That something else shouldn’t necessarily be Hubie Halloween, though. The latest product of Adam Sandler’s ongoing multi-picture deal with Netflix, Hubie is most notable for featuring Steve Buscemi as a lycanthrope, making this the fourth time he’s played one if you count the Hotel Transylvania movies. Here he’s Walter Lambert, the new neighbor of Sandler’s Hubie Dubois, latest in the long line of socially awkward naifs who are too good for this world that he’s played over the years. This incarnation is a lifelong resident of Salem, Massachusetts, where he’s in his element as a lover of all things Halloween, but also the constant butt of people’s jokes. (He even has to dodge a variety of objects thrown at him while he rides around town on his bicycle, one of the film’s few genuinely amusing running jokes.)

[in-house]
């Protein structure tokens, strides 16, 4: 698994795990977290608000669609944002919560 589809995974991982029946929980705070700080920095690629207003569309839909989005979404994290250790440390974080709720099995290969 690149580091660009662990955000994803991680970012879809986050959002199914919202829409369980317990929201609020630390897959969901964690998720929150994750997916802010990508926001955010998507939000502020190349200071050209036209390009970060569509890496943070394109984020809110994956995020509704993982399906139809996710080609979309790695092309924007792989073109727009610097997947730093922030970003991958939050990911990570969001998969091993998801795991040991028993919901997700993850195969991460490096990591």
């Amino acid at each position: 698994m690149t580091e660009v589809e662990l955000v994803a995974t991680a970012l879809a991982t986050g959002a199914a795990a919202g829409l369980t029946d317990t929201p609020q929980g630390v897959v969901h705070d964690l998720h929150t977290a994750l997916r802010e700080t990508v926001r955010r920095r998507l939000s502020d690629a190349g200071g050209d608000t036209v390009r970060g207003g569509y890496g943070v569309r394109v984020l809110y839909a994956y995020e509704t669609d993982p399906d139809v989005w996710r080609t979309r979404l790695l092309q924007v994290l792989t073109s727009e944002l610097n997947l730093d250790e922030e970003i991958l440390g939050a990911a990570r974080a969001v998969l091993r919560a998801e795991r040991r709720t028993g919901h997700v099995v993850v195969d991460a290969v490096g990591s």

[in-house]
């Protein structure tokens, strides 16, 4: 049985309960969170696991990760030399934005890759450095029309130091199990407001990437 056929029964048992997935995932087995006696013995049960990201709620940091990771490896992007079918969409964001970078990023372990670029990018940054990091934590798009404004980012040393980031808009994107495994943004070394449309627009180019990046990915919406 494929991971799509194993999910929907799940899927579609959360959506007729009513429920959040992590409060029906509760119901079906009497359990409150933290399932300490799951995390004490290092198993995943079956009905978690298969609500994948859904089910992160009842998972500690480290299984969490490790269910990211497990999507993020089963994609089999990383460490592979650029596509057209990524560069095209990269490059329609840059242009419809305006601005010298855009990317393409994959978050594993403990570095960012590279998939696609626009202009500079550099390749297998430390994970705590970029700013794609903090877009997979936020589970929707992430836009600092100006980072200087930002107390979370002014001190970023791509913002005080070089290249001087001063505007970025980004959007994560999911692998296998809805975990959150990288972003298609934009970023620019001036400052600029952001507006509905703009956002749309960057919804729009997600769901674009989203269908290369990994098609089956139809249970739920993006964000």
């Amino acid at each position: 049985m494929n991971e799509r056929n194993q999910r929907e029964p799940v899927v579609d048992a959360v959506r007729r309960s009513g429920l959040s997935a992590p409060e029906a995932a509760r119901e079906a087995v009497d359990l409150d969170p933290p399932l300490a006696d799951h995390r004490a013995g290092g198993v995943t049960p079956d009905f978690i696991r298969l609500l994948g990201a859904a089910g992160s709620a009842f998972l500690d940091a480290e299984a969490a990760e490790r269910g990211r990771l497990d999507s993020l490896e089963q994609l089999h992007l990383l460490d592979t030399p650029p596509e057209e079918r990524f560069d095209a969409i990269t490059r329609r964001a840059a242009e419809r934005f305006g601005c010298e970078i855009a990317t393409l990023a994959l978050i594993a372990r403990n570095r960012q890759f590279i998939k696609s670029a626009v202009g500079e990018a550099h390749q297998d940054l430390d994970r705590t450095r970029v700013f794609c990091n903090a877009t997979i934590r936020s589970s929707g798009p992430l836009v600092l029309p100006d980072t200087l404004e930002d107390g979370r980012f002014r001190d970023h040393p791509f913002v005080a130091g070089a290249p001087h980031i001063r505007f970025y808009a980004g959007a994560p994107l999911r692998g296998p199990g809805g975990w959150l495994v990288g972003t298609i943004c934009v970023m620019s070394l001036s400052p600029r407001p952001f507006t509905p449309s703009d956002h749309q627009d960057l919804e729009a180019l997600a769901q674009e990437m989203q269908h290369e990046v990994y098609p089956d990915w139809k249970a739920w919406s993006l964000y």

After his introduction, Walter tells Hubie that if he should ever hear strange noises coming from next door not to investigate, setting up the scene later on when Hubie does just that and finds evidence of Walter locking himself in his basement — as well as a feral-looking Walter himself. Before that, he’s also been seen boarding up his windows and doors and piling furniture up against the front door as the full moon (which falls on Halloween, naturally) approaches. After his escape from the basement, Hubie next encounters Walter in the woods, where his sole sign of physical transformation is his extremely hairy arms. Those expecting him to completely wolf out will come away as disappointed as I was.